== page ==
This article is also available in Englisch
Interview: Jan Kage.
Text: Elena Sansigre, Hannah Nehb, Brian Poole
During Gallery Weekend Berlin 2011, me Collectors Room Berlin, in collaboration with KUNST Magazin, hosted a conversation with the Turkish collector Ms. Billur Tacir. In order to better round off the current Turkish art scene, curator Dr. Gisela Winkelhofer and Sotheby’s director in Istanbul Ms. Oya Delahaye were also invited.
Frau Winkelhofer, could you give us an overview of the Turkish art scene? Does the government support it? Has Istanbul had, as European Capital of Culture in 2010, any influence on the local art scene?
Dr. Gisela Winkelhofer: It’s fair to say that the art scene in Istanbul is growing. However, I am wondering why I do not see any Turkish artists present at international exhibitions. Where do they get help from? Neither the Turkish government nor the city of Istanbul is doing anything, which is strange in comparison with other European countries that invest quite a lot in contemporary art. I believe that there is a huge potential to develop something very special in Istanbul. The market is very vibrant, the economy is now growing in a similar way to the 60s in Germany, and the art community in Istanbul is also currently
In Istanbul, people live between two continents. Which artists are this city’s collectors interested in?
Oya Delahaye: Buying art started in the 80ies when Turkey opened its boundaries to the West. Its economy became more liberal, galleries opened, and independent Turkish artists living outside of Turkey who were not the State’s artists started to be exhibited. People were getting wealthier and travelled more, and they started buying art, not only as an investment but also as a way to achieve happiness and satisfaction. As for the new artists’ profiles, there are more and more artists coming from the East, and more and more women artists, which was not the case before. The majority of Modern Turkish artists belonged to the bourgeoisie.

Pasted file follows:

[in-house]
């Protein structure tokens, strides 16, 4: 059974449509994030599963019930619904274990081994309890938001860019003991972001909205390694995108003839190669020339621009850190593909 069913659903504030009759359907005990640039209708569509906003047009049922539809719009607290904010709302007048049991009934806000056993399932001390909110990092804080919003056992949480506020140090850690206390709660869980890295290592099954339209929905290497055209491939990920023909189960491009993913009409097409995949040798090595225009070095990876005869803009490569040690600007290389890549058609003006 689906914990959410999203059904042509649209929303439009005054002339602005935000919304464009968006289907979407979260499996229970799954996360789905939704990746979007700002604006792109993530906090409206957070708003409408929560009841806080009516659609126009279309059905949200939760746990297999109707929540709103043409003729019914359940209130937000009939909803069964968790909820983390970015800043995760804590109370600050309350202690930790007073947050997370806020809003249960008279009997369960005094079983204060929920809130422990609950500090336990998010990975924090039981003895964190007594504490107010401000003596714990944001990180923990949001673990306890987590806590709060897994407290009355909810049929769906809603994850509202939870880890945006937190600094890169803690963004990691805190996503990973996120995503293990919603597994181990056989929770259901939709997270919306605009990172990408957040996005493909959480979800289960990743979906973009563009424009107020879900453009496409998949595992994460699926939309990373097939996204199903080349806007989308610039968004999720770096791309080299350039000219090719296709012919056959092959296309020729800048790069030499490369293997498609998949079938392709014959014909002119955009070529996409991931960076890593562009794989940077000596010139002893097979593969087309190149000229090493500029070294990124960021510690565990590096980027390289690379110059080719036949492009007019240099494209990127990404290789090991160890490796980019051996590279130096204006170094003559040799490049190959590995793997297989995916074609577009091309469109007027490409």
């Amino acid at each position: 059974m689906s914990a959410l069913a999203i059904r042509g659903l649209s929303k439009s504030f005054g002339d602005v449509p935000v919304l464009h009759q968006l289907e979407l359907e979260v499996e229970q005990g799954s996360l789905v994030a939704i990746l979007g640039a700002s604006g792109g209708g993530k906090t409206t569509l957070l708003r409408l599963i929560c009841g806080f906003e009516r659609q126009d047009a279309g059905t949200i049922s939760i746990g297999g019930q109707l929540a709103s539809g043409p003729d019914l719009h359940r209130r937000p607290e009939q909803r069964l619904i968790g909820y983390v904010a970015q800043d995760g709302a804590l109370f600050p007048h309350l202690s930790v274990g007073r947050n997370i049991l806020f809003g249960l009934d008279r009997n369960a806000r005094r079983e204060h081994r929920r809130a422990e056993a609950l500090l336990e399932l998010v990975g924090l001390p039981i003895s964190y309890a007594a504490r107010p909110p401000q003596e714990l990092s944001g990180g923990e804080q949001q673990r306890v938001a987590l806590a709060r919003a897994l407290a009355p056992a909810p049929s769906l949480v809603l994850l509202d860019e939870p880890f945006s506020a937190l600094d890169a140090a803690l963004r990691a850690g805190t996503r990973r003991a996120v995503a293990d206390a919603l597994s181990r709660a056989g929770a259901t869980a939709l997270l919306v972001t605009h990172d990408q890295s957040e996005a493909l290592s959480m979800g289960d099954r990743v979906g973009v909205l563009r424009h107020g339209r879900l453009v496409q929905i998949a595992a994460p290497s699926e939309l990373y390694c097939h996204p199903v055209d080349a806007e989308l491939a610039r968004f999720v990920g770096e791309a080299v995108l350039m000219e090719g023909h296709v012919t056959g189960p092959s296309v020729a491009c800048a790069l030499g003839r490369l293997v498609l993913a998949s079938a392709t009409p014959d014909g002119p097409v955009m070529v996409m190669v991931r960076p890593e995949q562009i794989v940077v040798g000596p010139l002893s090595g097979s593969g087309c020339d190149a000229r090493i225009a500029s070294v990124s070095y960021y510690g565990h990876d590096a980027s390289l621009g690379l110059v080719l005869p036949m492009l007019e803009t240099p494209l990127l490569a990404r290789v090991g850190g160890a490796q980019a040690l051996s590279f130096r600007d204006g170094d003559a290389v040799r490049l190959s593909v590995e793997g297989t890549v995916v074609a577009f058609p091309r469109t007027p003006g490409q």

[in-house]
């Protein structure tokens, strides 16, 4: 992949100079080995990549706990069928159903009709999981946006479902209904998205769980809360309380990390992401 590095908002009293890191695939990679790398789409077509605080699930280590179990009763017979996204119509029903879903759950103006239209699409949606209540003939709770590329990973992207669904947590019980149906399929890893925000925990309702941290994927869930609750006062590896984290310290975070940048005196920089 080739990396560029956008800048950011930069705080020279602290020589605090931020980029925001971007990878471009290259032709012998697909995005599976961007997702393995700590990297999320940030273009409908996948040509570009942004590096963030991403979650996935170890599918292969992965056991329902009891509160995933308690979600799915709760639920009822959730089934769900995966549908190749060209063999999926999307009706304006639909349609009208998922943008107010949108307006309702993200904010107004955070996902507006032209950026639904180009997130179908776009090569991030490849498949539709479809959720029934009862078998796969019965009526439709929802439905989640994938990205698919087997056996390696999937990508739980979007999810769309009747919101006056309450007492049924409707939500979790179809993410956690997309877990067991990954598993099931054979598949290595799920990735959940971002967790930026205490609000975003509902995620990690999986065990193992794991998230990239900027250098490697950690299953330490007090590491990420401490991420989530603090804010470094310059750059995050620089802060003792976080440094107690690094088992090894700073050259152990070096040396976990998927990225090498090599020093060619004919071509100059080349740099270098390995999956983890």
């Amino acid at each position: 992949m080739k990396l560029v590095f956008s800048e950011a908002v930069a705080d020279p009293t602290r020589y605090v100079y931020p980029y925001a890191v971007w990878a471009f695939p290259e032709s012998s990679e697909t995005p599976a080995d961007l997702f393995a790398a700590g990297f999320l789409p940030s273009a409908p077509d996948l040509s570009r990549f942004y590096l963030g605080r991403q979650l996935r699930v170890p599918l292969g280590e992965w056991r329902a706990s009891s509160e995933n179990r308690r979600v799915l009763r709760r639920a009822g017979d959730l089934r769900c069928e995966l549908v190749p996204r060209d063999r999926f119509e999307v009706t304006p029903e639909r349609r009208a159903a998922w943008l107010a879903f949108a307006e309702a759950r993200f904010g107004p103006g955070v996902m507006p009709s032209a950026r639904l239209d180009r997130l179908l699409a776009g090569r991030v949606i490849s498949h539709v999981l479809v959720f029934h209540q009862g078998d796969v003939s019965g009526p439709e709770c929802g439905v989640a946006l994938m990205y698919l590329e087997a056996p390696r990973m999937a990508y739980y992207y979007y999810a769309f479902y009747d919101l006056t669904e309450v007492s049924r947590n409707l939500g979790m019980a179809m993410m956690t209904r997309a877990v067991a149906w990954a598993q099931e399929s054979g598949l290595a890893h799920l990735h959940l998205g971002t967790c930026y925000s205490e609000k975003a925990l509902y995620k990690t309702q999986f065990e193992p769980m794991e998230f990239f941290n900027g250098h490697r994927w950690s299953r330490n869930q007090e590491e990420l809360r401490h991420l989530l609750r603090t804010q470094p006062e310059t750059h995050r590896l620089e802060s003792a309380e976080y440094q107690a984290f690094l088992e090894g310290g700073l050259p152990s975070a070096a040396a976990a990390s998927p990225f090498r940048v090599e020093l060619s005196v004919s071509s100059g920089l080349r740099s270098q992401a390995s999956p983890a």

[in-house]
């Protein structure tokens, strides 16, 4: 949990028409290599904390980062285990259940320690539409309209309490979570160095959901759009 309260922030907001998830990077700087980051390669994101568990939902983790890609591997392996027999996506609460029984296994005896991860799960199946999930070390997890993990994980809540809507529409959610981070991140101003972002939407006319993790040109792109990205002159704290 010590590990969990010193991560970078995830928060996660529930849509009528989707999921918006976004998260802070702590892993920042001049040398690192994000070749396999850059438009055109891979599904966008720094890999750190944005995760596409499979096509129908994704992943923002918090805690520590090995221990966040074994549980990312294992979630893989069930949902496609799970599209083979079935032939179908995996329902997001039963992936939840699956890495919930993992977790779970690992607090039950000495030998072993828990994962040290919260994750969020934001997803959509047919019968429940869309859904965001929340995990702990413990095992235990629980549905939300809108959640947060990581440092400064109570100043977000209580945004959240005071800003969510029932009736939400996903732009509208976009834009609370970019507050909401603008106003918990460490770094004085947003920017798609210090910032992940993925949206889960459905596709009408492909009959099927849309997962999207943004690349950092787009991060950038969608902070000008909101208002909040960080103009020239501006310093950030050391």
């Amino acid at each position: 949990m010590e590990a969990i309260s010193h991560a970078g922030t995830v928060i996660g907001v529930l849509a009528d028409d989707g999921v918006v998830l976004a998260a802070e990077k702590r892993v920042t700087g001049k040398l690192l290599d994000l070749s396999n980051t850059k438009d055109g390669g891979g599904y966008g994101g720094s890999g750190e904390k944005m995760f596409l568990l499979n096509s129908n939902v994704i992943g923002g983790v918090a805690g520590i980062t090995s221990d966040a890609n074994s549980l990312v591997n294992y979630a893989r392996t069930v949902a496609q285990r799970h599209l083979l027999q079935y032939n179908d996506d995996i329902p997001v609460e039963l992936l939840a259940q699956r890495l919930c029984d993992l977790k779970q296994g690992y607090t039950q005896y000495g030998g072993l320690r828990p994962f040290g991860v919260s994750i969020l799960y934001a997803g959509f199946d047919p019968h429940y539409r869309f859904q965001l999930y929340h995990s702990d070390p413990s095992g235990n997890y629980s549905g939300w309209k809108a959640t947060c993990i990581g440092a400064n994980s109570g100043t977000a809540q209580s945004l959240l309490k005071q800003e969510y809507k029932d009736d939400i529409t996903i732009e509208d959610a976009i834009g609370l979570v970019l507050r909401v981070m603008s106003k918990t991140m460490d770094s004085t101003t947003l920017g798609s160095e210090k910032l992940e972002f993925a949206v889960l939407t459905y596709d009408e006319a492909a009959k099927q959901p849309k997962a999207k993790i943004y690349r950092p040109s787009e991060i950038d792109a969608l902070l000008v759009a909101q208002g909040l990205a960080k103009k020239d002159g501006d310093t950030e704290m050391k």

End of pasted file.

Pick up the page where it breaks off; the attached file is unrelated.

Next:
How do the Turkish artists view themselves: as a part of a global art discourse? Or are they anchored to the Turkish past, more related to calligraphies or the Islamic ban on painting?
Oya Delahaye: No. Actually the Turkish artists are more intrigued by the West. That doesn’t mean they are trying to break with their Eastern traditions. Turks—and this started with the Ottomans—have always moved and have always been attracted to the West, to Europe.
Ms. Tacir, you studied in Pennsylvania. Actually you bought your first piece of art there. Was it American art? What made you continue collecting art?
Billur Tacir: My interest in contemporary art did start at the Wharton Business School in Philadelphia, where I took a course on American contemporary art. I was really fascinated by the abstract expressionists and the pop artists. At that time I couldn’t afford to buy abstract expressionism, so the first piece I bought was an Andy Warhol print. I was really excited about owning a part of art history, owning a work from an artist I really admire. From then on, I spent every weekend in museums and galleries. My passion grew when I met my husband Atilla, who also shares this passion.
What have you been collecting since you arrived back in Istanbul? Are you now more into young Turkish art? Are there any trends that you like?
Billur Tacir: To be honest, my taste has been changing also because there has been such a development in Turkish art with a more Western approach. When I first came to Turkey, there was a greater focus on tradition. But the younger generation of artists are much more open to the West. It is really exciting to see how they are working with lots of different media.